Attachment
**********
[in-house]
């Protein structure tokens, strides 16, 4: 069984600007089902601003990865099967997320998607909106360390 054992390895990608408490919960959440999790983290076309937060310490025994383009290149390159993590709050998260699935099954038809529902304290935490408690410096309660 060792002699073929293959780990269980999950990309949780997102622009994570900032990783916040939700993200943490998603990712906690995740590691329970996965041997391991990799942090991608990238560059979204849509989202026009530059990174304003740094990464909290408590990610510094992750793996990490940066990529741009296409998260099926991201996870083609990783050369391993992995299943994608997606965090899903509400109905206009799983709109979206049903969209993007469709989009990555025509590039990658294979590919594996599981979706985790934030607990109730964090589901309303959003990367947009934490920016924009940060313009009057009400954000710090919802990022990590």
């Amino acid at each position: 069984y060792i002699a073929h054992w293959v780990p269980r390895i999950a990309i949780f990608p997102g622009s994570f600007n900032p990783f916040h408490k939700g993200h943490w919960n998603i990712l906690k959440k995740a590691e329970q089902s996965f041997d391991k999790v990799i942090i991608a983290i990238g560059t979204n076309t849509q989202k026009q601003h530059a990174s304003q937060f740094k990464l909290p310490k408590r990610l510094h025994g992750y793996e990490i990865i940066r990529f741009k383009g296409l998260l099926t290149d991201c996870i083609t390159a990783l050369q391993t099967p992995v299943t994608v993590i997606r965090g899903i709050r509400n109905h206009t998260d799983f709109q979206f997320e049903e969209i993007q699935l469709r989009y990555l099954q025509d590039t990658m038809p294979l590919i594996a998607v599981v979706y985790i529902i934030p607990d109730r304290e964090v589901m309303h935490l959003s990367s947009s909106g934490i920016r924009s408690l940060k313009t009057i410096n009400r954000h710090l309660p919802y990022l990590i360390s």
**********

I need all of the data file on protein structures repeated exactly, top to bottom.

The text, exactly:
[in-house]
């Protein structure tokens, strides 16, 4: 069984600007089902601003990865099967997320998607909106360390 054992390895990608408490919960959440999790983290076309937060310490025994383009290149390159993590709050998260699935099954038809529902304290935490408690410096309660 060792002699073929293959780990269980999950990309949780997102622009994570900032990783916040939700993200943490998603990712906690995740590691329970996965041997391991990799942090991608990238560059979204849509989202026009530059990174304003740094990464909290408590990610510094992750793996990490940066990529741009296409998260099926991201996870083609990783050369391993992995299943994608997606965090899903509400109905206009799983709109979206049903969209993007469709989009990555025509590039990658294979590919594996599981979706985790934030607990109730964090589901309303959003990367947009934490920016924009940060313009009057009400954000710090919802990022990590």
């Amino acid at each position: 069984y060792i002699a073929h054992w293959v780990p269980r390895i999950a990309i949780f990608p997102g622009s994570f600007n900032p990783f916040h408490k939700g993200h943490w919960n998603i990712l906690k959440k995740a590691e329970q089902s996965f041997d391991k999790v990799i942090i991608a983290i990238g560059t979204n076309t849509q989202k026009q601003h530059a990174s304003q937060f740094k990464l909290p310490k408590r990610l510094h025994g992750y793996e990490i990865i940066r990529f741009k383009g296409l998260l099926t290149d991201c996870i083609t390159a990783l050369q391993t099967p992995v299943t994608v993590i997606r965090g899903i709050r509400n109905h206009t998260d799983f709109q979206f997320e049903e969209i993007q699935l469709r989009y990555l099954q025509d590039t990658m038809p294979l590919i594996a998607v599981v979706y985790i529902i934030p607990d109730r304290e964090v589901m309303h935490l959003s990367s947009s909106g934490i920016r924009s408690l940060k313009t009057i410096n009400r954000h710090l309660p919802y990022l990590i360390s």